Independent Contractors Just Won’t Go Away: New Arizona Laws Attempt to Clarify this Tricky Business

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In Arizona, new laws on employment relationships and independent contractors have recently been passed, an article in The National Law Review reports. Until recently, the emphasis by governmental entities (e.g., NLRB, DOL, IRS, States, et al) has been almost exclusively on enforcement, while civil suits have increased in the context of the “gig economy.” Whether these new laws will really have prophylactic benefit for businesses and contractors in Arizona remains to be seen. At the very least, however, these Arizona laws seem to be another signal, in a lot of noise, that policy makers and other interested parties are beginning to grapple with this sticky wicket of worker classification.

One of the new Arizona laws “will allow employers contracting with an independent contractor to prove the existence of such a relationship by having the independent contractor sign a declaration.” According to National Law Review article, the declaration, which is optional, would include stipulations, in addition to others, that:

  • The business does not exercise control over the contractor’s methods or processes used to provide the service,
  • The business does not restrict the contractor in performing services for or through other parties,
  • The contractor does in fact provide services to other parties,
  • The contractor is paid for service delivered (not salaried or hourly) and does not receive benefits.

The article also ambiguously explains, “under the new law, the execution of a declaration creates a rebuttable presumption that an independent contractor relationship exists.”

The second of the new laws is at least as interesting as the first. According to the article, that law categorizes “independent contractors as individuals or entities using a qualified marketplace platform’s digital platform to provide services to third-party individuals.” Independent contractor status is conferred if payment for services is for substantially all of the services performed and there is a written contract in force between the two parties. The contract must include seven provisions ranging from the stipulation that services are provided by an independent contractor, not an employee, to the stipulation that either party may terminate the contract given reasonable notice.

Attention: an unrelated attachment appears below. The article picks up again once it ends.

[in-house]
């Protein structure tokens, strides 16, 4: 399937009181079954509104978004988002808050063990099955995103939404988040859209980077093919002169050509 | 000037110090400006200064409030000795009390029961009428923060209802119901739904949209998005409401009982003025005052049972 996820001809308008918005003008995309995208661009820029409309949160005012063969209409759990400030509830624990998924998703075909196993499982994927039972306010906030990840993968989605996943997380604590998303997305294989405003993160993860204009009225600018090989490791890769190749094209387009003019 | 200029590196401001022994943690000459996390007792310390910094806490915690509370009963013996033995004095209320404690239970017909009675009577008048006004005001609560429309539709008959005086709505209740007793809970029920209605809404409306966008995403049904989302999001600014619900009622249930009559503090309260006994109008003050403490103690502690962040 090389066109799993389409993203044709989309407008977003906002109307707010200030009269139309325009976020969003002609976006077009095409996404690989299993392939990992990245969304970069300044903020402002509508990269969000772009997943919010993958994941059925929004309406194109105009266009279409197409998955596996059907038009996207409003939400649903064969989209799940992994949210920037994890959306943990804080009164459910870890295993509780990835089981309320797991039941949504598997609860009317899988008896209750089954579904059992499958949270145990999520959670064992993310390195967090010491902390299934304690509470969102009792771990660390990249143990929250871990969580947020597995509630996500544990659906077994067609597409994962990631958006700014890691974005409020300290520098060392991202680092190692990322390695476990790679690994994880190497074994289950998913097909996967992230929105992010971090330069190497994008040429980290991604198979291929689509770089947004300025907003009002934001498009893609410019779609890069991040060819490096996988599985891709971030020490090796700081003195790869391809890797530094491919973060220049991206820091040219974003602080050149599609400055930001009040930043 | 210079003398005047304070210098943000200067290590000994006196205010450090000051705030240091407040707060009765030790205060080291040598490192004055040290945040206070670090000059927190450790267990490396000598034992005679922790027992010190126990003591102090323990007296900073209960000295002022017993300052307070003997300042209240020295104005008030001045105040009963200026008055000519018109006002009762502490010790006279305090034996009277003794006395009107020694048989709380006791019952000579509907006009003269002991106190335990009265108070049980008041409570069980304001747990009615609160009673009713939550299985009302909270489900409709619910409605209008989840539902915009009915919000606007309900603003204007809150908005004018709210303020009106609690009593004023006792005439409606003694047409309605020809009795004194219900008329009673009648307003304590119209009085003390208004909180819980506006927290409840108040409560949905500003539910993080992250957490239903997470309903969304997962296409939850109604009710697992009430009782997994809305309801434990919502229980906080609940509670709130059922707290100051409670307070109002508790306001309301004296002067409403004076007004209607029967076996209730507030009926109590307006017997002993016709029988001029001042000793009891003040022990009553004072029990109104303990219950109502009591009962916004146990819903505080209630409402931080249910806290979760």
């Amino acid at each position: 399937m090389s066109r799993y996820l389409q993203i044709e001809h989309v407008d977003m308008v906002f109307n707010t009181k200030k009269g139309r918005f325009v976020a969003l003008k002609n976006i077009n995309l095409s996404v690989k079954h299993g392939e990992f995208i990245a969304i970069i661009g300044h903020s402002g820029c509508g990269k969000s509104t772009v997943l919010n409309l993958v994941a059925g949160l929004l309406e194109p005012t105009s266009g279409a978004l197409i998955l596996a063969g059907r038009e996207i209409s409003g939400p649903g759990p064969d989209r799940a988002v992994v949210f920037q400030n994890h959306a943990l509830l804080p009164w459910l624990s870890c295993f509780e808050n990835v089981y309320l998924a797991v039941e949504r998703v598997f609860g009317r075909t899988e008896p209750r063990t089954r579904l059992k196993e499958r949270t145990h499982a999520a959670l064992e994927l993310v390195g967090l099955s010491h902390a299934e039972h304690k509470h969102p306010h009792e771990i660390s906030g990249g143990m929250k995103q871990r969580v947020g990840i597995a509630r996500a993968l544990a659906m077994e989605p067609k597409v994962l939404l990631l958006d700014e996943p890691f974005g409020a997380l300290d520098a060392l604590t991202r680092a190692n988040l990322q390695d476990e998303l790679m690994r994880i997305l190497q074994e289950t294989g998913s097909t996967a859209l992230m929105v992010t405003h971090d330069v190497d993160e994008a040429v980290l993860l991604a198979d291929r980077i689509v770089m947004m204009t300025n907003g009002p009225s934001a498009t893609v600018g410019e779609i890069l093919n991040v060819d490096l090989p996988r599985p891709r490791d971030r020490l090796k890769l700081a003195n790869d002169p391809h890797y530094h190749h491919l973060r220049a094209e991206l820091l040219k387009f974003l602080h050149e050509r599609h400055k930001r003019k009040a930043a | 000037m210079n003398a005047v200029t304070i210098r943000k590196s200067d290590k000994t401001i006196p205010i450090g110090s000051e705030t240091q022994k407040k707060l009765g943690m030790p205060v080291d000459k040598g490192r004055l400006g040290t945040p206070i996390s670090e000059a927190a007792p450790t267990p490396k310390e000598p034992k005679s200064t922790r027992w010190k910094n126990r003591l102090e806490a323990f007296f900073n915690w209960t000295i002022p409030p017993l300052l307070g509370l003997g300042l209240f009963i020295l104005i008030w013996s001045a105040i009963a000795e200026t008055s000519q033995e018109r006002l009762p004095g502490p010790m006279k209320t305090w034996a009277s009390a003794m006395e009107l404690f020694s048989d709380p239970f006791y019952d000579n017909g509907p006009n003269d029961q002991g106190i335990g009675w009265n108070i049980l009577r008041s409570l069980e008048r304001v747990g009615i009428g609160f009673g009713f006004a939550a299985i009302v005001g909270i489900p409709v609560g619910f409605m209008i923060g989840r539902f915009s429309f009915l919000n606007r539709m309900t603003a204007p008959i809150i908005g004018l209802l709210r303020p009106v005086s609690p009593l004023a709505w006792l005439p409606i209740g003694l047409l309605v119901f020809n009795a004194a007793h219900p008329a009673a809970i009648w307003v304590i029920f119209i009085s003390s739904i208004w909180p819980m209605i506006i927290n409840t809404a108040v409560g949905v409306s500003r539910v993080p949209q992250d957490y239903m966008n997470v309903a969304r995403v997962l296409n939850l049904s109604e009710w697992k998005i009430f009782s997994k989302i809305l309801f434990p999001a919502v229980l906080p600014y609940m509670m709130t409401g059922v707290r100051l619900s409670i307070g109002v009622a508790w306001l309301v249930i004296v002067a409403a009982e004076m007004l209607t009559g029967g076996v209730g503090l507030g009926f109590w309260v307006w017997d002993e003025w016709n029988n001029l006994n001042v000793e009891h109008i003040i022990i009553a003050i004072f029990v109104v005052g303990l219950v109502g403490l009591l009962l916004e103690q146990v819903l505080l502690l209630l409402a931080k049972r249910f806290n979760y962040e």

Not surprisingly, neither of these new laws affects the application of federal laws. And again ambiguously, the article notes that these laws “do not otherwise effect any investigatory or enforcement authority related to the determination of independent contractor or employment status of any relationship.”

Based on the above, it appears it is not at all clear if these new laws — intended to be prophylactic — are really no more than a palliative measures. However, they certainly are another example of new activity in the public policy arena alongside others. At the federal level, there have been congressional hearings and also advocacy of reform by Virginia Senator Mark Warner. In addition, after being discontinued 10 years ago, funding has been reinstated by Congress for the BLS survey of contingent workforce/alternative work arrangements. Finally, there has been discussion of the concept of “dependent contractor,” as well as advocacy by interested private parties, such as MBO Partners and its proposal for the institution of a new “worker certification” called Certified Self-Employed (CSE).

Where all of this will lead is hard to say, but it seems to us like the most promising ways to accomplish clarification and legitimization are carve outs or exemptions for specific classes of workers and industries, where an independent contractor status can be reasonably clarified (such has occurred in certain industries before). The new Arizona laws attempts to accomplish this by focusing on work arrangements in its own state jurisdiction. Still, to put on the hat of the pessimist (or perhaps the realist), even these approaches may for now remain without teeth given the force of federal employee protection laws and the federal government’s reliance on payroll taxes.

So, we can ask if the emergence of the gig economy and business’ competitive necessity for a more flexible workforce and access to independent talent provide an impetus for meaningful policy actions and changes to make independent contractor status more defensible and less risky for businesses? Ask we may, but it would be a fool’s errand to hazard a prediction. In the meantime, amidst the sound and fury and the entanglement and inertia of existing laws, independent contractors are just not going away anytime soon either.

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